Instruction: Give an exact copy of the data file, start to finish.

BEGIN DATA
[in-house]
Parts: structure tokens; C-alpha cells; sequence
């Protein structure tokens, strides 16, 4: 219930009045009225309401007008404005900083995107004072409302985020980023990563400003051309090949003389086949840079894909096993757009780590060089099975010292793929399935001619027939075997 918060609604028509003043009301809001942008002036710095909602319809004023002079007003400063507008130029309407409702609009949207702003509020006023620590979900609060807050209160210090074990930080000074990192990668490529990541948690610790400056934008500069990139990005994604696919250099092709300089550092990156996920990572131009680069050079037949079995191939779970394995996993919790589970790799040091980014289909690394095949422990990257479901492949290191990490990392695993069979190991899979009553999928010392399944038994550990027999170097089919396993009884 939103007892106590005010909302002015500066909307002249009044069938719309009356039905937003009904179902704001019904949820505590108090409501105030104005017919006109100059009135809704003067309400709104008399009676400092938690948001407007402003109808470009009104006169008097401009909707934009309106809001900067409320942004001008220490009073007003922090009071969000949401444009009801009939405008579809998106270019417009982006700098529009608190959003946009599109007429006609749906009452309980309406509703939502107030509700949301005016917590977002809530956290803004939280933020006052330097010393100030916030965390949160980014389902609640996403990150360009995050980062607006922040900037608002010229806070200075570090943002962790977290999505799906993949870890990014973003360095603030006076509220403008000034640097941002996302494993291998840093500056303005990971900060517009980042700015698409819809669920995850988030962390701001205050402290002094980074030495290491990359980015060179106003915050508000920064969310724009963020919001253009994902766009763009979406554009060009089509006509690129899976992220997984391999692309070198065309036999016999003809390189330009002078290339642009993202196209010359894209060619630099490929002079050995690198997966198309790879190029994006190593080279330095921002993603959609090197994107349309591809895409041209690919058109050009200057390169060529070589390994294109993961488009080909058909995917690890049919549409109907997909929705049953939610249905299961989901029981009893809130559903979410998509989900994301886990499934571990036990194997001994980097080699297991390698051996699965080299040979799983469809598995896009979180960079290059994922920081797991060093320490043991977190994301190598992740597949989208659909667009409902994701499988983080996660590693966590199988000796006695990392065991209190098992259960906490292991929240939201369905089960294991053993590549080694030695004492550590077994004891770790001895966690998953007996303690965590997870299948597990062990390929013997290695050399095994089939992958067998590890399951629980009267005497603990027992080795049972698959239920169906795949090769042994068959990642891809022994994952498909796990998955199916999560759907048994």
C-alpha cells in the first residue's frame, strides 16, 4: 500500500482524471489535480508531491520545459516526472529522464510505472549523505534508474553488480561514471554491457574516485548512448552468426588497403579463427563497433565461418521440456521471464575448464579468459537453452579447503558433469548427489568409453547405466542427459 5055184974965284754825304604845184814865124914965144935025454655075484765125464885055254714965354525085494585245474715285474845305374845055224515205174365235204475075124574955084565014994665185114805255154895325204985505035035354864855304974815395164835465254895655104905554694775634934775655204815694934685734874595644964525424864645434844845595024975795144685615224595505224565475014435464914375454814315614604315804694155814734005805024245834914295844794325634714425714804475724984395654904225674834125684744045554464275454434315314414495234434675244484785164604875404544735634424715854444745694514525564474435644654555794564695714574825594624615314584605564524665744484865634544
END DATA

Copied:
[in-house]
Parts: structure tokens; C-alpha cells; sequence
């Protein structure tokens, strides 16, 4: 219930009045009225309401007008404005900083995107004072409302985020980023990563400003051309090949003389086949840079894909096993757009780590060089099975010292793929399935001619027939075997 918060609604028509003043009301809001942008002036710095909602319809004023002079007003400063507008130029309407409702609009949207702003509020006023620590979900609060807050209160210090074990930080000074990192990668490529990541948690610790400056934008500069990139990005994604696919250099092709300089550092990156996920990572131009680069050079037949079995191939779970394995996993919790589970790799040091980014289909690394095949422990990257479901492949290191990490990392695993069979190991899979009553999928010392399944038994550990027999170097089919396993009884 939103007892106590005010909302002015500066909307002249009044069938719309009356039905937003009904179902704001019904949820505590108090409501105030104005017919006109100059009135809704003067309400709104008399009676400092938690948001407007402003109808470009009104006169008097401009909707934009309106809001900067409320942004001008220490009073007003922090009071969000949401444009009801009939405008579809998106270019417009982006700098529009608190959003946009599109007429006609749906009452309980309406509703939502107030509700949301005016917590977002809530956290803004939280933020006052330097010393100030916030965390949160980014389902609640996403990150360009995050980062607006922040900037608002010229806070200075570090943002962790977290999505799906993949870890990014973003360095603030006076509220403008000034640097941002996302494993291998840093500056303005990971900060517009980042700015698409819809669920995850988030962390701001205050402290002094980074030495290491990359980015060179106003915050508000920064969310724009963020919001253009994902766009763009979406554009060009089509006509690129899976992220997984391999692309070198065309036999016999003809390189330009002078290339642009993202196209010359894209060619630099490929002079050995690198997966198309790879190029994006190593080279330095921002993603959609090197994107349309591809895409041209690919058109050009200057390169060529070589390994294109993961488009080909058909995917690890049919549409109907997909929705049953939610249905299961989901029981009893809130559903979410998509989900994301886990499934571990036990194997001994980097080699297991390698051996699965080299040979799983469809598995896009979180960079290059994922920081797991060093320490043991977190994301190598992740597949989208659909667009409902994701499988983080996660590693966590199988000796006695990392065991209190098992259960906490292991929240939201369905089960294991053993590549080694030695004492550590077994004891770790001895966690998953007996303690965590997870299948597990062990390929013997290695050399095994089939992958067998590890399951629980009267005497603990027992080795049972698959239920169906795949090769042994068959990642891809022994994952498909796990998955199916999560759907048994």
C-alpha cells in the first residue's frame, strides 16, 4: 500500500482524471489535480508531491520545459516526472529522464510505472549523505534508474553488480561514471554491457574516485548512448552468426588497403579463427563497433565461418521440456521471464575448464579468459537453452579447503558433469548427489568409453547405466542427459 5055184974965284754825304604845184814865124914965144935025454655075484765125464885055254714965354525085494585245474715285474845305374845055224515205174365235204475075124574955084565014994665185114805255154895325204985505035035354864855304974815395164835465254895655104905554694775634934775655204815694934685734874595644964525424864645434844845595024975795144685615224595505224565475014435464914375454814315614604315804694155814734005805024245834914295844794325634714425714804475724984395654904225674834125684744045554464275454434315314414495234434675244484785164604875404544735634424715854444745694514525564474435644654555794564695714574825594624615314584605564524665744484865634544